The U.S. Federal Reserve’s Beige Book said economic growth remained at a "modest to moderate" pace over the past few months,with outlook optimistic across multiple sectors, including construction, manufacturing, retail and auto sectors. Reuters/Gary Cameron

The U.S. economy looks set to rebound this spring after last winter's lackluster showing. The Federal Reserve’s Beige Book revealed Wednesday that the economy grew at a “modest to moderate” pace in the past few months, and the Fed's outlook is optimistic for multiple sectors, including construction, manufacturing, retail and auto.

The Beige Book comes just a week after a report showed the U.S. economy shrank in the first three months of the year, contracting 0.7 percent, driven by a slowdown in shipping due to labor disputes at West Coast ports. But economists forecast the U.S. economy is likely growing at a rate between 1.5 percent and 3 percent in the April-June period.

Market professionals analyze the Fed’s Beige Book for any indication of the central bank's timing on interest rate hikes anticipated for later this year. The increases would be the first in nearly a decade. Rates have remained at historic lows since the financial crisis in 2008.

This week, Wall Street is focusing on the U.S. jobs report, released Friday, as strong figures could provide further evidence the Federal Reserve will lift interest rates in late summer or early fall. Most economists expect the Fed to hike rates in September.

The Beige Book, which the central bank publishes eight times a year, highlights the current condition of the U.S. economy in each of the Fed's 12 districts. It covers a range of economic activity, from manufacturing to construction to wage growth, and gives economists a glimpse of the economy's current status.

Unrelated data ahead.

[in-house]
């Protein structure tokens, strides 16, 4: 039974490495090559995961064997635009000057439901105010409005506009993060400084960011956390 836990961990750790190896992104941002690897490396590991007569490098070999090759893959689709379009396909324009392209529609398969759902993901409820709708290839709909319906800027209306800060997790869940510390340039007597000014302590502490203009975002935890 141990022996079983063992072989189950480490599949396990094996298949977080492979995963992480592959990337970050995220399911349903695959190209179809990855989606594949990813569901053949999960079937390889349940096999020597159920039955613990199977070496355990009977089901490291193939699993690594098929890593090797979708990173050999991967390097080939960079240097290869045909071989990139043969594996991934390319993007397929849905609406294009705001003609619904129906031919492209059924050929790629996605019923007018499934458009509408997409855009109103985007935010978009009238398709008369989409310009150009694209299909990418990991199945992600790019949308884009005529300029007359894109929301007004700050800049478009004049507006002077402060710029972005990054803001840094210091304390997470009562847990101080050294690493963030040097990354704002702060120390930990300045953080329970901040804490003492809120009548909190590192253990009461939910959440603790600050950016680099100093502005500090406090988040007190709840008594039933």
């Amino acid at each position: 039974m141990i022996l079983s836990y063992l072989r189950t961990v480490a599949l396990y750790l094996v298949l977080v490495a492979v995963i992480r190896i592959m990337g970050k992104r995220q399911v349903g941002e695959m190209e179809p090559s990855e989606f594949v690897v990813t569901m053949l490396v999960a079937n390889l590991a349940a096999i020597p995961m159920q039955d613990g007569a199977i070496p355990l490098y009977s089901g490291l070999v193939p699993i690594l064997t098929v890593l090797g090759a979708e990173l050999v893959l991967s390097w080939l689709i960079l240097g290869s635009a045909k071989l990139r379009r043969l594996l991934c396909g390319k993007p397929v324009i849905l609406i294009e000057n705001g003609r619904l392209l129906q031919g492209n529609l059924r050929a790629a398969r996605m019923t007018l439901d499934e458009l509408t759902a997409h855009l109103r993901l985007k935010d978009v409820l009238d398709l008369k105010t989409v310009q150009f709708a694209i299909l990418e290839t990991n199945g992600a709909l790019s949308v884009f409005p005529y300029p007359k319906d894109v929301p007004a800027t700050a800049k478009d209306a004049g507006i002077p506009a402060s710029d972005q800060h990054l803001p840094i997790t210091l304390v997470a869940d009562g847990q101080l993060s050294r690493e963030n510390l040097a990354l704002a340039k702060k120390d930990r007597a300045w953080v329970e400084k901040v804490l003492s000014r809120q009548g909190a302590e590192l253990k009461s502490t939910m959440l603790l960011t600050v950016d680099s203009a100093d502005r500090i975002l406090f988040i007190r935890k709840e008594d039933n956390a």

The report summarizes anecdotal comments from businesses and other contacts outside the Federal Reserve and is not a commentary on the views of Fed officials.

A contact in the New York District said delays at West Coast ports have subsided as the region is catching up on transporting the backlog of goods that resulted from the dispute. Meanwhile, auto inventories in the Chicago District were elevated for car dealerships due to increased demand for SUVs and trucks as lower gasoline prices continued to spur a shift from cars to light trucks or SUVs.

However, some businesses reported seeing labor shortages in eight of the Fed’s 12 districts, including Boston, New York, Philadelphia, Cleveland, Richmond, Atlanta, Chicago, and Kansas City. An ongoing and widespread shortage of truck drivers was noted in the New York, Cleveland, and Kansas City Districts. Shortages of skilled labor remained a constraint on construction activity in some districts, such as Boston, Cleveland, and San Francisco.

The Richmond District reported employment declines in West Virginia's coal and gas industries and the Minneapolis District said online job openings in the energy-producing area of North Dakota were down significantly from a year ago.

Each of the Fed’s Beige Books is published two weeks before the Federal Open Market Committee (FOMC), which is composed of the Fed's seven boards of governors and five Reserve Bank presidents. The FOMC's next two-day policy meeting is June 16-17, which will include the central bank’s economic projections and a press conference by Fed Chair Janet Yellen.